TORONTO (Reuters) - Canada’s housing market continued to post strong price gains in the fourth quarter of 2007, according to figures released on Tuesday by home-seller Royal LePage Real Estate Services.
Nationally, the average cost of a standard two-storey house in the quarter went up 11.3 percent year-on-year to C$399,738 in the quarter. But in the booming Prairie province of Saskatchewan, which is riding a wave of demand for natural resources such as oil, gas, potash and uranium, the rise was a scorching 56.7 percent to C$321,250.
The figures are in stark contrast to the U.S. housing market, which has been reeling from rising defaults in the subprime mortgage sector.
U.S. house prices posted their first quarterly drop in 13 years in the third quarter of 2007, according to figures released at the end of November by Office of Federal Housing Enterprise Oversight.
On Tuesday, Boston Federal Reserve President Eric Rosengren said the U.S. housing market is headed for its worst performance in 50 years and the drop in home prices could accelerate if the economy weakens.
In Canada, there are few signs of a comparable weakening.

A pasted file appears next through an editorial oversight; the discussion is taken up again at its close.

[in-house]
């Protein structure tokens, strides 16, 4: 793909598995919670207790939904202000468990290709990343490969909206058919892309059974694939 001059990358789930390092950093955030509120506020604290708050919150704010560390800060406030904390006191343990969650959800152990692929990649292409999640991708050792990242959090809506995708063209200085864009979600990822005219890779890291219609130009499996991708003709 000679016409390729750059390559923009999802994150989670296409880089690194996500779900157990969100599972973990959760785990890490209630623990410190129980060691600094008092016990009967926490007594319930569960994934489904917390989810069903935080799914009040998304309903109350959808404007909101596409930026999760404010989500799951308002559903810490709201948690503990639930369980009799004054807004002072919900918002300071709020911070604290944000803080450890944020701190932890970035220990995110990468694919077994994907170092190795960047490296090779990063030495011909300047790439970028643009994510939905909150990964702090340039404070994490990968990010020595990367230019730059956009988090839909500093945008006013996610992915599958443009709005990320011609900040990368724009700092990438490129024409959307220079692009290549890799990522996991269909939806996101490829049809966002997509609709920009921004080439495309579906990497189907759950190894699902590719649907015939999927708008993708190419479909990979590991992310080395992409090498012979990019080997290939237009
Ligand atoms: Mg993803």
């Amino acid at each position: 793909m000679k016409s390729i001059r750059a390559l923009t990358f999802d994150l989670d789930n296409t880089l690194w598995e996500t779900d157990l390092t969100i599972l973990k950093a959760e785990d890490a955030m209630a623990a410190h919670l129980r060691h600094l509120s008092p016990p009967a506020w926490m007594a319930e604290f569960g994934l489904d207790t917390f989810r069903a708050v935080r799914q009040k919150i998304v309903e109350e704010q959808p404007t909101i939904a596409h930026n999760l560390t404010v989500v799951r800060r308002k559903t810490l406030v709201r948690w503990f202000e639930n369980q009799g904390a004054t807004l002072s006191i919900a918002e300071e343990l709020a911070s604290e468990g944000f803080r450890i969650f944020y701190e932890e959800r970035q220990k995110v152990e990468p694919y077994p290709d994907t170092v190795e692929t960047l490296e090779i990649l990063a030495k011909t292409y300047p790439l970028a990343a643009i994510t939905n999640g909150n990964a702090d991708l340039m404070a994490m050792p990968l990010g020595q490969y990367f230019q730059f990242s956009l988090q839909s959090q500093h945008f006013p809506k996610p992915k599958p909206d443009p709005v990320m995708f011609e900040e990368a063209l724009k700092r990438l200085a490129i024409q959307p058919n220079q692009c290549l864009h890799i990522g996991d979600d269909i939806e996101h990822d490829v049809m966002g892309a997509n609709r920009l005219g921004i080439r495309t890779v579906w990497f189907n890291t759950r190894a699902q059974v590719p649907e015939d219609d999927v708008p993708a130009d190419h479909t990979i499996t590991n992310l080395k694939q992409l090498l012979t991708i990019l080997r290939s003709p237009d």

“As we move to the new year, activity levels are expected to wane from the frantic pace many regions of the country experienced in 2007; however average prices are expected to continue to rise, albeit at a much moderate pace,” Phil Soper, chief executive of Royal LePage, said in a release.
The resource-rich Prairie province of Alberta was the leading real estate market at the start of 2007, but Royal Lepage said that in the fourth quarter “a surplus of inventory tempered activity levels and provided buyers with a selection of listings from which to choose.”
Price gains for a standard two-storey house in Calgary, Alberta, Canada’s oil industry capital, weakened below the national average at 8.5 percent to C$461,811.
Vancouver, British Columbia, site of the 2010 Winter Olympics, remains Canada’s most expensive real estate market. The price of a standard two-storey house jumped 11.4 percent to C$895,000.
In Toronto, Canada’s largest city and the country’s second most expensive real estate market, the price increase was slightly below the national average at 8 percent to C$506,900.